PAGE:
“How does such a small group get to have such a big say? Simple arithmetic: Currently, Republicans have 247 seats in the House to 188 for the Democrats, which would seem to be a comfortable majority. But if the 36 (or more) Freedom Caucus members vote as a bloc against the GOP leadership’s wishes, their effective strength falls to 211 or fewer—that is, less than the majority needed to elect a new speaker, pass bills and conduct most other business.”

While the makeup of the House has changed since then, the strategy remains the same: to maintain a solid caucus of ultraconservative members who can block action on legislation they oppose even if their own party, the Republicans, control the House.

Role in John Boehner Resignation

The Freedom Caucus rose to prominence during the battle over Ohio Republican John Boehner’s future as speaker of the House in 2015. The caucus was pushing Boehner to defund Planned Parenthood, even if it meant forcing a government shutdown. Boehner, tired of the infighting, announced he would abandon the post and quit Congress altogether.

One member of the Freedom Caucus even suggested to Roll Call that a motion to vacate the chair would pass if all of the Democrats were to vote in favor of ousting Boehner. “If the Democrats were to file a motion to vacate the chair and were to vote for that motion unanimously, there probably are 218 votes for it to succeed,” the unnamed member said.

Many in the Freedom Caucus later supported Paul Ryan’s bid for speaker. Ryan was to become one of the youngest speakers of the House in modern history.


A handful of Freedom Caucus members defected because they were unhappy with the group’s tactics, including its willingness to side with Democrats on votes that would undermine mainstream or moderate Republicans, including the effort to oust Boehner through a Vacate the Chair motion.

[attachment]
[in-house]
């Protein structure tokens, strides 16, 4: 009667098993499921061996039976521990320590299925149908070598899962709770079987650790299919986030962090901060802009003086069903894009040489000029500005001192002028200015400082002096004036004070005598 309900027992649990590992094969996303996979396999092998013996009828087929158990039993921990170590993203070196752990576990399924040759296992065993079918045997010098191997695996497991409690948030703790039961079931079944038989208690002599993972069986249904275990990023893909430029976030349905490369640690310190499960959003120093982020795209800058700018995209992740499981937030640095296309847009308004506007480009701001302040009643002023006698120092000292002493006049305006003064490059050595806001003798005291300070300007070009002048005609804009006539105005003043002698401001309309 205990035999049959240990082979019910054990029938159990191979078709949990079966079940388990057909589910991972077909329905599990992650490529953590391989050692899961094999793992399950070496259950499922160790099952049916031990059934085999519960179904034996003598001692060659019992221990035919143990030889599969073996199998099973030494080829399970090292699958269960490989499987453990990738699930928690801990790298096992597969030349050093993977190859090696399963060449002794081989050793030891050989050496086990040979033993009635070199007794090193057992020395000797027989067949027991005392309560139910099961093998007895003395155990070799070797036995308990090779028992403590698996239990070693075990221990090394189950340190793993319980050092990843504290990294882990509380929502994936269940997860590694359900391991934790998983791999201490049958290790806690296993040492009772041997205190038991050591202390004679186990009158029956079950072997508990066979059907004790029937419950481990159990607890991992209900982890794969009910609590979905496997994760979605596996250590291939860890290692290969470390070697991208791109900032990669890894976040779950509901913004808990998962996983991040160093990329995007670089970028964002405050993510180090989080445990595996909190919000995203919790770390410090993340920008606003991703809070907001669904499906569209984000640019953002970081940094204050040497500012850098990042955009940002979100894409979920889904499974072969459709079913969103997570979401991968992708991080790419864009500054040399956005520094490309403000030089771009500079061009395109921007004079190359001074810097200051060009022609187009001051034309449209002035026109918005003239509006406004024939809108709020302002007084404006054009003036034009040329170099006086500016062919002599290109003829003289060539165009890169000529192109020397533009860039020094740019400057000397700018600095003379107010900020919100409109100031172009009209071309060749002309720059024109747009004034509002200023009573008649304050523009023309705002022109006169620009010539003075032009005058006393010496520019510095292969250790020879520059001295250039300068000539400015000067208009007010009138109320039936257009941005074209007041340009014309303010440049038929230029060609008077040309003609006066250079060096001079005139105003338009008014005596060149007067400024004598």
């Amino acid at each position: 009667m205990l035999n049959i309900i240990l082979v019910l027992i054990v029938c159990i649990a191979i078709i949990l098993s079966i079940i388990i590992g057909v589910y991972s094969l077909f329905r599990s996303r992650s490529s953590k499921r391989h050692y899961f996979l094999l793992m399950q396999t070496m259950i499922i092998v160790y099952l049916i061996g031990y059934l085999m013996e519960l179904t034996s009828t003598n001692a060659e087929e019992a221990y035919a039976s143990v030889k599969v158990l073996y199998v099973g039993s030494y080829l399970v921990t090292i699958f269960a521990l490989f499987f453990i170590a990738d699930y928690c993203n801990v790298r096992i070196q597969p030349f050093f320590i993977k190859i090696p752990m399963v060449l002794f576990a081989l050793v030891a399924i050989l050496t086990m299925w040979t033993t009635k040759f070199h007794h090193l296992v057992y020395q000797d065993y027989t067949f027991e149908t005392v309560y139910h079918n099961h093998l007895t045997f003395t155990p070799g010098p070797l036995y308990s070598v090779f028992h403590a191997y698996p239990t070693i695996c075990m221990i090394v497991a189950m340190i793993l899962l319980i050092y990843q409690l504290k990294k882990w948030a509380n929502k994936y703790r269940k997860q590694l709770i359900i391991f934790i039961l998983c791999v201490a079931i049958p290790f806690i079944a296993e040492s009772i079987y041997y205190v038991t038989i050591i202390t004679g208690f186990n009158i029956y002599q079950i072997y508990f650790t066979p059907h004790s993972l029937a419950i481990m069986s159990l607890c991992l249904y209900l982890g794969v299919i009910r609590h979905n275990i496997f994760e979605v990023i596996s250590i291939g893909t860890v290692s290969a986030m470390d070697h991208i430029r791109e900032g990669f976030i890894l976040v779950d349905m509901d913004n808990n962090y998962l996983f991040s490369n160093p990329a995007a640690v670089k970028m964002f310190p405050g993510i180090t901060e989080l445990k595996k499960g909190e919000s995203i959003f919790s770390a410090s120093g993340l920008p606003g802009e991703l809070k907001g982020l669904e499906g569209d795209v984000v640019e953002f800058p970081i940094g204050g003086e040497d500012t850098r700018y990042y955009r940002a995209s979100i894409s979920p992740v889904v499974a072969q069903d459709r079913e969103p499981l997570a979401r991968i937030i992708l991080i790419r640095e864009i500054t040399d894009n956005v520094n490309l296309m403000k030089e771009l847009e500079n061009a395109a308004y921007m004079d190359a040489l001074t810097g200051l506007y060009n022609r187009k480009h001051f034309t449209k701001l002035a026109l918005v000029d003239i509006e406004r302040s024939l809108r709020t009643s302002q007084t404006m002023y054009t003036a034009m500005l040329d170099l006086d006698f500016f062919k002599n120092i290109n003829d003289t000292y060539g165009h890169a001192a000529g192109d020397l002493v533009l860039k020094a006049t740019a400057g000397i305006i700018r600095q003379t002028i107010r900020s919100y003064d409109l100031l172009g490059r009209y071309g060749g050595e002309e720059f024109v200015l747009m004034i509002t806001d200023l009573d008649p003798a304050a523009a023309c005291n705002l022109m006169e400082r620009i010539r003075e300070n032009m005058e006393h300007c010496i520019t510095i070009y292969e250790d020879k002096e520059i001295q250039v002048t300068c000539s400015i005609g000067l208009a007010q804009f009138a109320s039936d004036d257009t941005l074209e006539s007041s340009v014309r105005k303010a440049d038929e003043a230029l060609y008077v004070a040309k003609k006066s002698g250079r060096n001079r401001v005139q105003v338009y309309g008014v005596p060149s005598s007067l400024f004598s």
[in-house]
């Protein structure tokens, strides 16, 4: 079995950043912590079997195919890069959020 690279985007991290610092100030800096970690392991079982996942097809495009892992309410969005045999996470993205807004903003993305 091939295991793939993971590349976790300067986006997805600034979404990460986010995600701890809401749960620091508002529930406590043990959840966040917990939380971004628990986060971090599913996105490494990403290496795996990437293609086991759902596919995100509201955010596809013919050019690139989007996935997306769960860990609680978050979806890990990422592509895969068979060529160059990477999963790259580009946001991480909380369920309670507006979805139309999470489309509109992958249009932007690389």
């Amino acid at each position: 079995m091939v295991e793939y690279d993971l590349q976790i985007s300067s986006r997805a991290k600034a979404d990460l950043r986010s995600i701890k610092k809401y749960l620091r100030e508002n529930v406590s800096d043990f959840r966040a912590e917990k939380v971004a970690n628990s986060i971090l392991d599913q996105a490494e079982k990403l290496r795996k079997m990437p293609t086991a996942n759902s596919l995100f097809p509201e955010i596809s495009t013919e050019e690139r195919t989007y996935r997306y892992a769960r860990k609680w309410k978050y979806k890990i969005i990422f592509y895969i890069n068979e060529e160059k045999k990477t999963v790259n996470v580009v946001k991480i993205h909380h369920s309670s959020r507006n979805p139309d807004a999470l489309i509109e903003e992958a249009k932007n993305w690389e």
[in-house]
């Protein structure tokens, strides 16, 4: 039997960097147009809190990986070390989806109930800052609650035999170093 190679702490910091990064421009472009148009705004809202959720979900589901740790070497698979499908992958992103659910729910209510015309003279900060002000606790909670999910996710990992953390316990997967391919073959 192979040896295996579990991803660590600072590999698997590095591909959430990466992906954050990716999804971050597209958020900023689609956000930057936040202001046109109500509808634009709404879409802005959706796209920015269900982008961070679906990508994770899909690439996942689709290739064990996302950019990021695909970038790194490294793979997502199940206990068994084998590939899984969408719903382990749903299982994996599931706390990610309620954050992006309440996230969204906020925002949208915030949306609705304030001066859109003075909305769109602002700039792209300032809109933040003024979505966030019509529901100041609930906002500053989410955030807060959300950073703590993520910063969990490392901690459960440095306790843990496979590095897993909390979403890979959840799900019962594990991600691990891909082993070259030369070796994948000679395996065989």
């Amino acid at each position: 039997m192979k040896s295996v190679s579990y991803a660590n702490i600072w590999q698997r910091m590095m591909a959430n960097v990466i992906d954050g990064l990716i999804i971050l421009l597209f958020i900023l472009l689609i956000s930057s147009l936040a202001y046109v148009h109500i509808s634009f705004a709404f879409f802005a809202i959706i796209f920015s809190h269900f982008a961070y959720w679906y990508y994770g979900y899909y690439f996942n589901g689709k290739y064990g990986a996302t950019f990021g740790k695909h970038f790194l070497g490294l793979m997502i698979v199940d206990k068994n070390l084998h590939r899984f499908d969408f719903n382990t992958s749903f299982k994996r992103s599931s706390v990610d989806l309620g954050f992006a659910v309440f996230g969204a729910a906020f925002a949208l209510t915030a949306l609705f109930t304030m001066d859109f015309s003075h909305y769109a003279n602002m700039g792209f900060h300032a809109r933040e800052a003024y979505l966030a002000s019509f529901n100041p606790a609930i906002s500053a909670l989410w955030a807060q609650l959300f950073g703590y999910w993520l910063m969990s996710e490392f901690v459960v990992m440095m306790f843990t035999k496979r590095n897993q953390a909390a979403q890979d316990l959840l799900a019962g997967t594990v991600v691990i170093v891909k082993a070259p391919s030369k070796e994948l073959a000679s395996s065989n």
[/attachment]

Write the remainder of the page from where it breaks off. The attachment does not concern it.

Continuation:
U.S. Rep. Reid Ribble of Wisconsin quit after the leadership coup. “I was a member of the Freedom Caucus in the very beginning because we were focused on making process reforms to get every Member’s voice heard and advance conservative policy,” Ribble said in a written statement provided to CQ Roll Call. “When the Speaker resigned and they pivoted to focusing on the leadership race, I withdrew.”

U.S. Rep. Tom McClintock of California quit the Freedom Caucus nine months after it formed because, he wrote, of its “willingness—indeed, an eagerness—to strip the House Republican majority of its ability to set the House agenda by combining with House Democrats on procedural motions.”

“As a result, it has thwarted vital conservative policy objectives and unwittingly become Nancy Pelosi’s tactical ally,” he wrote, adding that the Freedom Caucus’ “many missteps have made it counterproductive to its stated goals.”

View Article Sources
  1. Ethier, Beth. “House Conservatives Form ‘Freedom Caucus’ as Right-Wing Rebellion Continues.” Slate Magazine, Slate, 26 Jan. 2015.

  2. French, Lauren. “9 Republicans Launch House Freedom Caucus.” POLITICO, 26 Jan. 2015.

  3. House Freedom Caucus.” Ballotpedia.

  4. DeSilver, Drew. “House Freedom Caucus: What Is It, and Who's in It?” Pew Research Center, Pew Research Center, 30 May 2020.

  5. House Rebels Warn of Blowback for Boehner.” Roll Call, 24 June 2015.

  6. Second Republican Resigns From House Freedom Caucus.” Roll Call, 8 Oct. 2105.

  7. French, Lauren, et al. “House Republican Quits Freedom Caucus.” POLITICO, 16 Sept. 2015.

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Murse, Tom. "Members of the Freedom Caucus and Their Mission in Congress." ThoughtCo, Feb. 16, 2021, Murse, Tom. (2021, February 16). Members of the Freedom Caucus and Their Mission in Congress. Retrieved from Murse, Tom. "Members of the Freedom Caucus and Their Mission in Congress." ThoughtCo. (accessed March 29, 2023).